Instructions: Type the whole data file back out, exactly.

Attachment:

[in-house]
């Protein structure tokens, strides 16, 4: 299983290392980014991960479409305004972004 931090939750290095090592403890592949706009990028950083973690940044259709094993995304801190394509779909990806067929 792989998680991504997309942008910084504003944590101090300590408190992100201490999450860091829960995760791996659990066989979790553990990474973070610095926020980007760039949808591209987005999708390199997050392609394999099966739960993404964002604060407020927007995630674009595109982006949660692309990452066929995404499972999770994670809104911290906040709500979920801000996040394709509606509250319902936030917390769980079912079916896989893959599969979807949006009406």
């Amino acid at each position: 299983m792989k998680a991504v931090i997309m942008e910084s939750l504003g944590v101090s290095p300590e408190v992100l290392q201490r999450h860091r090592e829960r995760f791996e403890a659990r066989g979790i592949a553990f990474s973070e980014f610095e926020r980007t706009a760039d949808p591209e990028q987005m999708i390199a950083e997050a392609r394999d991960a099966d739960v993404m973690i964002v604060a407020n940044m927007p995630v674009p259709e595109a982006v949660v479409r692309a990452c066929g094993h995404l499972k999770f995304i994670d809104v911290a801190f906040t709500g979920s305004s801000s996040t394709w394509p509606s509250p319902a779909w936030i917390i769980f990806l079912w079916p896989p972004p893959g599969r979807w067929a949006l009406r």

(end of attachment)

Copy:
[in-house]
């Protein structure tokens, strides 16, 4: 299983290392980014991960479409305004972004 931090939750290095090592403890592949706009990028950083973690940044259709094993995304801190394509779909990806067929 792989998680991504997309942008910084504003944590101090300590408190992100201490999450860091829960995760791996659990066989979790553990990474973070610095926020980007760039949808591209987005999708390199997050392609394999099966739960993404964002604060407020927007995630674009595109982006949660692309990452066929995404499972999770994670809104911290906040709500979920801000996040394709509606509250319902936030917390769980079912079916896989893959599969979807949006009406």
């Amino acid at each position: 299983m792989k998680a991504v931090i997309m942008e910084s939750l504003g944590v101090s290095p300590e408190v992100l290392q201490r999450h860091r090592e829960r995760f791996e403890a659990r066989g979790i592949a553990f990474s973070e980014f610095e926020r980007t706009a760039d949808p591209e990028q987005m999708i390199a950083e997050a392609r394999d991960a099966d739960v993404m973690i964002v604060a407020n940044m927007p995630v674009p259709e595109a982006v949660v479409r692309a990452c066929g094993h995404l499972k999770f995304i994670d809104v911290a801190f906040t709500g979920s305004s801000s996040t394709w394509p509606s509250p319902a779909w936030i917390i769980f990806l079912w079916p896989p972004p893959g599969r979807w067929a949006l009406r």